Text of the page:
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So why are baguettes in France so much better?


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Most bakeries make both, don't they?

No, they don't -- at least in my experience. I've since read a few more articles by or about Kaplan (who, as it turns out, is affiliated with the INBP and is the co-author of that history of breadmaking that I linked to above). I'm fairly sure that by "baguette courante", he means "the common baguette" -- "standard" in terms of what bakeries usually make, rather than something conforming to a particular "standard".

As an example, the bakery I most often use sells "baguettes" (in three sizes), which are slow-risen and tasty; also "baguettes à l'ancienne", which have some whole wheat flour and perhaps some spelt flour. The supermarket sells "baguettes" but you know, from context, that they are industrially made. It would be surprising to find a bakery that sold both cheap, industrial bread and also slowly-made bread. But perhaps these are more common in Paris.

Here's an excerpt from a Q&A with Steven Kaplan, conducted in the Nouvel Observateur. I've translated, paraphrased and condensed quite a bit.

Q. To whom do we owe the re-introduction of well-made bread?

A. To the millers, the flour companies. Definitely not to the bakers: they refused to believe that they had lost the tradition of good bread making. They bet everything on white bread, right up to loading themselves up with debt. The flour companies, on the other hand, realised that if the bread was bad, people would stop eating it. And if customers ate less bread, the millers would sell less flour.

Q. So what did the millers do?

A. They offered the bakers better flour, with fewer additives; they also gave them recipes and easy-to-follow "diagrams" for improving their bread: slower kneading, and so on. Each "diagram", if followed, produced an easy to recognise "branded" bread, and the flour companies paid to advertise these. This is how we ended up with the Bannette, and later Rétrodor, Festival of Bread, etc.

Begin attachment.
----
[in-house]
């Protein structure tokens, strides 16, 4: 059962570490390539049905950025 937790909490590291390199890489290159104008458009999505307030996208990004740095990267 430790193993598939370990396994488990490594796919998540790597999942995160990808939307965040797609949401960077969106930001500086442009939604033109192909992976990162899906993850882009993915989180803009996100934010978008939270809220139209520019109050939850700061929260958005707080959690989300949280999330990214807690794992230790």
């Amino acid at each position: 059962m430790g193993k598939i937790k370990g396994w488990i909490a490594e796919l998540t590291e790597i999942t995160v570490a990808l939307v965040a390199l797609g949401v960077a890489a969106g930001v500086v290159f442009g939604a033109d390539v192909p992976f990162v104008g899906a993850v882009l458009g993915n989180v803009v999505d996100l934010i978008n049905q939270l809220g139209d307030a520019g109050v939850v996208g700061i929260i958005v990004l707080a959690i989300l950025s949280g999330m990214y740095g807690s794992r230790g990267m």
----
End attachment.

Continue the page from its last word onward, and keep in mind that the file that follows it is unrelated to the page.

Q. So it was this branding that saved good baking in France?

A. Without doubt.

My sense is that in the US, home baking and TV bakers (Nancy Silverton, etc) may have done more to rescue good bread. I doubt that the big flour companies, with the exception of groups like King Arthur, would have played a similar role. In France, on the other hand, it would be considered extremely eccentric to bake bread at home.

Perhaps with the rise of the Atkins diet, we will see more interest in fine bread: after all, if you can only eat small amounts of bread, it had better be good.

Jonathan Day

"La cuisine, c'est quand les choses ont le go�t de ce qu'elles sont."

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I would add that none of the baguettes in the bakery I referred to above are made with a sourdough, including the baguette à l'ancienne.

Jonathan Day

"La cuisine, c'est quand les choses ont le go�t de ce qu'elles sont."

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Seth: I'm not the one overstating the devastation. I never visited France before World War II. I'm relying on two inputs. First, that those who seem to be very well-schooled in the history of French bread seem pretty universally convinced that French bread-baking culture disappeared after World War II and started being reintroduced in the 1990s as a project rather than as any sort of continuation of a currently existing tradition. And second, that the bread I've had in France -- and I'm probably no better traveled there than you -- has been for the most part unimpressive.

In terms of the what-kinds-of-baguettes-do-bakeries sell, well, Jonathan has a house in France so he surely knows better than I. But my recollection, which is no more reliable than my generally unreliable brain, squares with what the Independent says:

In six out of 10 Paris bakeries, far fewer in the provinces, the light, white "baguette courante" or "standard baguette" is now sold alongside the succulent, longer-lasting, creamy-coloured, crunchy, taste-filled baguettes which existed in France before the Second World War. It is this baguette - the "baguette de tradition" or "pain de tradition", as defined rigorously by law in France since 1993 - which is the principal subject of Kaplan's book Cherchez le Pain.